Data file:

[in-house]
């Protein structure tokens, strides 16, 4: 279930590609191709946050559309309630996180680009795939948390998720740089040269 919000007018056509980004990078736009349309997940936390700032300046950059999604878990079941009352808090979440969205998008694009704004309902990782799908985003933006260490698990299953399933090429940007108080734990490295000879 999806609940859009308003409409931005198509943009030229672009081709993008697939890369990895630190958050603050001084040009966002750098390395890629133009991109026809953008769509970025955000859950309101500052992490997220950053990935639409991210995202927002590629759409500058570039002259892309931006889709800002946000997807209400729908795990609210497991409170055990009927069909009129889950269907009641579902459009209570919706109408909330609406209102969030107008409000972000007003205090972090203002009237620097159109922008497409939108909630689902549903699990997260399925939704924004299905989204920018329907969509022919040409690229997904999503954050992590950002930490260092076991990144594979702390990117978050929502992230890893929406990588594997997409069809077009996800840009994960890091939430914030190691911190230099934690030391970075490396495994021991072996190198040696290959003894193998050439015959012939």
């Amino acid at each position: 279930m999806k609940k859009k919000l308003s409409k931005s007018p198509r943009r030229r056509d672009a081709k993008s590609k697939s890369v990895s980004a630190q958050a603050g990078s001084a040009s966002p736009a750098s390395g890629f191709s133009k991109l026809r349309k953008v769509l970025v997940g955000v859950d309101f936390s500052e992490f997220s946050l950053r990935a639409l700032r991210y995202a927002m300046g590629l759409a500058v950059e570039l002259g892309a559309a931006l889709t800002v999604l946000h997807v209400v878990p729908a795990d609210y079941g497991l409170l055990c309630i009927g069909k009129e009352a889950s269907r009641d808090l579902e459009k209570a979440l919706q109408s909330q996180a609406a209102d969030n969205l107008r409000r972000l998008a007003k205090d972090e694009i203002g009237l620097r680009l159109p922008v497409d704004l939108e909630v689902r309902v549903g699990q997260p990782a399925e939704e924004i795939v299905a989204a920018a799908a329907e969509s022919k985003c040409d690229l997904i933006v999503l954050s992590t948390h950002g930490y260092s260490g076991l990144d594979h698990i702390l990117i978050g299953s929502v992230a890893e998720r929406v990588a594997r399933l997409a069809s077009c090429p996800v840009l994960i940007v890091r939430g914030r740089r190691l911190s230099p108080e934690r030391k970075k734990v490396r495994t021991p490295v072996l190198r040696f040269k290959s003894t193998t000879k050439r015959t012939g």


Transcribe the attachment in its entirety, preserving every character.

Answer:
[in-house]
């Protein structure tokens, strides 16, 4: 279930590609191709946050559309309630996180680009795939948390998720740089040269 919000007018056509980004990078736009349309997940936390700032300046950059999604878990079941009352808090979440969205998008694009704004309902990782799908985003933006260490698990299953399933090429940007108080734990490295000879 999806609940859009308003409409931005198509943009030229672009081709993008697939890369990895630190958050603050001084040009966002750098390395890629133009991109026809953008769509970025955000859950309101500052992490997220950053990935639409991210995202927002590629759409500058570039002259892309931006889709800002946000997807209400729908795990609210497991409170055990009927069909009129889950269907009641579902459009209570919706109408909330609406209102969030107008409000972000007003205090972090203002009237620097159109922008497409939108909630689902549903699990997260399925939704924004299905989204920018329907969509022919040409690229997904999503954050992590950002930490260092076991990144594979702390990117978050929502992230890893929406990588594997997409069809077009996800840009994960890091939430914030190691911190230099934690030391970075490396495994021991072996190198040696290959003894193998050439015959012939």
């Amino acid at each position: 279930m999806k609940k859009k919000l308003s409409k931005s007018p198509r943009r030229r056509d672009a081709k993008s590609k697939s890369v990895s980004a630190q958050a603050g990078s001084a040009s966002p736009a750098s390395g890629f191709s133009k991109l026809r349309k953008v769509l970025v997940g955000v859950d309101f936390s500052e992490f997220s946050l950053r990935a639409l700032r991210y995202a927002m300046g590629l759409a500058v950059e570039l002259g892309a559309a931006l889709t800002v999604l946000h997807v209400v878990p729908a795990d609210y079941g497991l409170l055990c309630i009927g069909k009129e009352a889950s269907r009641d808090l579902e459009k209570a979440l919706q109408s909330q996180a609406a209102d969030n969205l107008r409000r972000l998008a007003k205090d972090e694009i203002g009237l620097r680009l159109p922008v497409d704004l939108e909630v689902r309902v549903g699990q997260p990782a399925e939704e924004i795939v299905a989204a920018a799908a329907e969509s022919k985003c040409d690229l997904i933006v999503l954050s992590t948390h950002g930490y260092s260490g076991l990144d594979h698990i702390l990117i978050g299953s929502v992230a890893e998720r929406v990588a594997r399933l997409a069809s077009c090429p996800v840009l994960i940007v890091r939430g914030r740089r190691l911190s230099p108080e934690r030391k970075k734990v490396r495994t021991p490295v072996l190198r040696f040269k290959s003894t193998t000879k050439r015959t012939g």